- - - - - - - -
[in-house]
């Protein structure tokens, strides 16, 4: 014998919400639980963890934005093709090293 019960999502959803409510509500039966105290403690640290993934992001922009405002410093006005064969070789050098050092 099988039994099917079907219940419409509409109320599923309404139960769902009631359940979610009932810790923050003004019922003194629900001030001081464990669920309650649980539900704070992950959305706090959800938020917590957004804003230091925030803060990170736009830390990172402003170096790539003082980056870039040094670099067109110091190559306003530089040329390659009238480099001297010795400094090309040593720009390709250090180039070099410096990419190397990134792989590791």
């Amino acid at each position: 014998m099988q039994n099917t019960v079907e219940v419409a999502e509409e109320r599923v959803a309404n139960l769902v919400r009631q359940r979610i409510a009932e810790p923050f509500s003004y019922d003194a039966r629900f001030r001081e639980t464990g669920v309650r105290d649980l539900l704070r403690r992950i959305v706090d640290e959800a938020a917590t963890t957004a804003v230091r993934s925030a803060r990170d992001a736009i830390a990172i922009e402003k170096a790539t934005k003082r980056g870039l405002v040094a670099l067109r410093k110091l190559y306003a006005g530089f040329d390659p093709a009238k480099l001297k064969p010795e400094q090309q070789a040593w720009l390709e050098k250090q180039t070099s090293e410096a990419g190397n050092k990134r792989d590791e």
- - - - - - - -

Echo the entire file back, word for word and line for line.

[in-house]
């Protein structure tokens, strides 16, 4: 014998919400639980963890934005093709090293 019960999502959803409510509500039966105290403690640290993934992001922009405002410093006005064969070789050098050092 099988039994099917079907219940419409509409109320599923309404139960769902009631359940979610009932810790923050003004019922003194629900001030001081464990669920309650649980539900704070992950959305706090959800938020917590957004804003230091925030803060990170736009830390990172402003170096790539003082980056870039040094670099067109110091190559306003530089040329390659009238480099001297010795400094090309040593720009390709250090180039070099410096990419190397990134792989590791």
């Amino acid at each position: 014998m099988q039994n099917t019960v079907e219940v419409a999502e509409e109320r599923v959803a309404n139960l769902v919400r009631q359940r979610i409510a009932e810790p923050f509500s003004y019922d003194a039966r629900f001030r001081e639980t464990g669920v309650r105290d649980l539900l704070r403690r992950i959305v706090d640290e959800a938020a917590t963890t957004a804003v230091r993934s925030a803060r990170d992001a736009i830390a990172i922009e402003k170096a790539t934005k003082r980056g870039l405002v040094a670099l067109r410093k110091l190559y306003a006005g530089f040329d390659p093709a009238k480099l001297k064969p010795e400094q090309q070789a040593w720009l390709e050098k250090q180039t070099s090293e410096a990419g190397n050092k990134r792989d590791e």